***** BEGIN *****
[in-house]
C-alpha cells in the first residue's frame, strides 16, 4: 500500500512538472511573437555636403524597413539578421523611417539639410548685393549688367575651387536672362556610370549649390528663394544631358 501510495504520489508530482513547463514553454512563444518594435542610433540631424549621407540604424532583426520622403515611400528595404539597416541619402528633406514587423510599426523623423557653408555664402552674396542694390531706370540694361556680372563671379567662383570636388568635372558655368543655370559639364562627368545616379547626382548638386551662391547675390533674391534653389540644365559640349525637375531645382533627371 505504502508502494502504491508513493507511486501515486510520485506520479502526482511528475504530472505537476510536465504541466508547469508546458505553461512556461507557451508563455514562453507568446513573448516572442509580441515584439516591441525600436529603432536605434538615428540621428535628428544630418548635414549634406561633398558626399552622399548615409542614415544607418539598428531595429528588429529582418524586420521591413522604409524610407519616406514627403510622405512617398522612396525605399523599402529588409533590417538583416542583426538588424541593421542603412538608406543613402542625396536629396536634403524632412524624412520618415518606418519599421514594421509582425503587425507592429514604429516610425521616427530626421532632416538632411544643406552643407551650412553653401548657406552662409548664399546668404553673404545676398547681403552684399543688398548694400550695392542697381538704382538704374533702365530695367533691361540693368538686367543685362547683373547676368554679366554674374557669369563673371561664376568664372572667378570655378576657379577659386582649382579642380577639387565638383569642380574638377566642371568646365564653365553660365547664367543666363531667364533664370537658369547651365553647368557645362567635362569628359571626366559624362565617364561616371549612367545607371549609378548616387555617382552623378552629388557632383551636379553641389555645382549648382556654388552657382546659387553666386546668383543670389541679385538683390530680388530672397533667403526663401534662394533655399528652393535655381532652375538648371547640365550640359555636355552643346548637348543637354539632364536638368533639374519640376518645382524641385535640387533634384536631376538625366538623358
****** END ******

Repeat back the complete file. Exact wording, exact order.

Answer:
[in-house]
C-alpha cells in the first residue's frame, strides 16, 4: 500500500512538472511573437555636403524597413539578421523611417539639410548685393549688367575651387536672362556610370549649390528663394544631358 501510495504520489508530482513547463514553454512563444518594435542610433540631424549621407540604424532583426520622403515611400528595404539597416541619402528633406514587423510599426523623423557653408555664402552674396542694390531706370540694361556680372563671379567662383570636388568635372558655368543655370559639364562627368545616379547626382548638386551662391547675390533674391534653389540644365559640349525637375531645382533627371 505504502508502494502504491508513493507511486501515486510520485506520479502526482511528475504530472505537476510536465504541466508547469508546458505553461512556461507557451508563455514562453507568446513573448516572442509580441515584439516591441525600436529603432536605434538615428540621428535628428544630418548635414549634406561633398558626399552622399548615409542614415544607418539598428531595429528588429529582418524586420521591413522604409524610407519616406514627403510622405512617398522612396525605399523599402529588409533590417538583416542583426538588424541593421542603412538608406543613402542625396536629396536634403524632412524624412520618415518606418519599421514594421509582425503587425507592429514604429516610425521616427530626421532632416538632411544643406552643407551650412553653401548657406552662409548664399546668404553673404545676398547681403552684399543688398548694400550695392542697381538704382538704374533702365530695367533691361540693368538686367543685362547683373547676368554679366554674374557669369563673371561664376568664372572667378570655378576657379577659386582649382579642380577639387565638383569642380574638377566642371568646365564653365553660365547664367543666363531667364533664370537658369547651365553647368557645362567635362569628359571626366559624362565617364561616371549612367545607371549609378548616387555617382552623378552629388557632383551636379553641389555645382549648382556654388552657382546659387553666386546668383543670389541679385538683390530680388530672397533667403526663401534662394533655399528652393535655381532652375538648371547640365550640359555636355552643346548637348543637354539632364536638368533639374519640376518645382524641385535640387533634384536631376538625366538623358